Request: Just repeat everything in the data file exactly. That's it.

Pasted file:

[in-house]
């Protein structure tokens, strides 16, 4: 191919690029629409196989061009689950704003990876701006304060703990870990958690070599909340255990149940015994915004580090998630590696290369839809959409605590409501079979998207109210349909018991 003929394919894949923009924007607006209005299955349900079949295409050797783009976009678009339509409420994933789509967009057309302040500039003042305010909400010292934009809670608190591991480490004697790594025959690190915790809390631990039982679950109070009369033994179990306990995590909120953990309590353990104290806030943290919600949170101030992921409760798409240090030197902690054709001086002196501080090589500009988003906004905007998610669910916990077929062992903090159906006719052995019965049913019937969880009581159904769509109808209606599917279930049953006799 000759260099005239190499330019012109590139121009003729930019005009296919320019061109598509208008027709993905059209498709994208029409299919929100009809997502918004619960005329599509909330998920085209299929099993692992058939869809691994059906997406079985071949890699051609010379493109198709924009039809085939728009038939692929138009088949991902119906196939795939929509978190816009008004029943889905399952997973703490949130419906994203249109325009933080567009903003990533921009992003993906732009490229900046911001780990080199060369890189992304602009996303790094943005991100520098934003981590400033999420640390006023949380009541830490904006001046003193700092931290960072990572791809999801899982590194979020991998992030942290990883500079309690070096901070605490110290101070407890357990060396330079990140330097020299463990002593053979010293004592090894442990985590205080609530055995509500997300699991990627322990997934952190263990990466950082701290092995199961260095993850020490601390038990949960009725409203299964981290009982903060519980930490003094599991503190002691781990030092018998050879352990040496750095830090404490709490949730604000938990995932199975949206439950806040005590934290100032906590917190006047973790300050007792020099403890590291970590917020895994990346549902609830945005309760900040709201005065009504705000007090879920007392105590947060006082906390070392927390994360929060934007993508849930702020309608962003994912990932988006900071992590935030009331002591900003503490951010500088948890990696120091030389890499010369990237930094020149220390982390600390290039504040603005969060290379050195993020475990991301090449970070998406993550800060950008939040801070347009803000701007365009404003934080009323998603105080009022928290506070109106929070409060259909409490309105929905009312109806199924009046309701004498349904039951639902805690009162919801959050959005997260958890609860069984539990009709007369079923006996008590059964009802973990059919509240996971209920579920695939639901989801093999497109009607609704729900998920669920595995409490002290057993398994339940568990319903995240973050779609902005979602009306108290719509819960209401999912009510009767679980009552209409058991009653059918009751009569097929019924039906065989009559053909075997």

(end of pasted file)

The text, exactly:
[in-house]
């Protein structure tokens, strides 16, 4: 191919690029629409196989061009689950704003990876701006304060703990870990958690070599909340255990149940015994915004580090998630590696290369839809959409605590409501079979998207109210349909018991 003929394919894949923009924007607006209005299955349900079949295409050797783009976009678009339509409420994933789509967009057309302040500039003042305010909400010292934009809670608190591991480490004697790594025959690190915790809390631990039982679950109070009369033994179990306990995590909120953990309590353990104290806030943290919600949170101030992921409760798409240090030197902690054709001086002196501080090589500009988003906004905007998610669910916990077929062992903090159906006719052995019965049913019937969880009581159904769509109808209606599917279930049953006799 000759260099005239190499330019012109590139121009003729930019005009296919320019061109598509208008027709993905059209498709994208029409299919929100009809997502918004619960005329599509909330998920085209299929099993692992058939869809691994059906997406079985071949890699051609010379493109198709924009039809085939728009038939692929138009088949991902119906196939795939929509978190816009008004029943889905399952997973703490949130419906994203249109325009933080567009903003990533921009992003993906732009490229900046911001780990080199060369890189992304602009996303790094943005991100520098934003981590400033999420640390006023949380009541830490904006001046003193700092931290960072990572791809999801899982590194979020991998992030942290990883500079309690070096901070605490110290101070407890357990060396330079990140330097020299463990002593053979010293004592090894442990985590205080609530055995509500997300699991990627322990997934952190263990990466950082701290092995199961260095993850020490601390038990949960009725409203299964981290009982903060519980930490003094599991503190002691781990030092018998050879352990040496750095830090404490709490949730604000938990995932199975949206439950806040005590934290100032906590917190006047973790300050007792020099403890590291970590917020895994990346549902609830945005309760900040709201005065009504705000007090879920007392105590947060006082906390070392927390994360929060934007993508849930702020309608962003994912990932988006900071992590935030009331002591900003503490951010500088948890990696120091030389890499010369990237930094020149220390982390600390290039504040603005969060290379050195993020475990991301090449970070998406993550800060950008939040801070347009803000701007365009404003934080009323998603105080009022928290506070109106929070409060259909409490309105929905009312109806199924009046309701004498349904039951639902805690009162919801959050959005997260958890609860069984539990009709007369079923006996008590059964009802973990059919509240996971209920579920695939639901989801093999497109009607609704729900998920669920595995409490002290057993398994339940568990319903995240973050779609902005979602009306108290719509819960209401999912009510009767679980009552209409058991009653059918009751009569097929019924039906065989009559053909075997």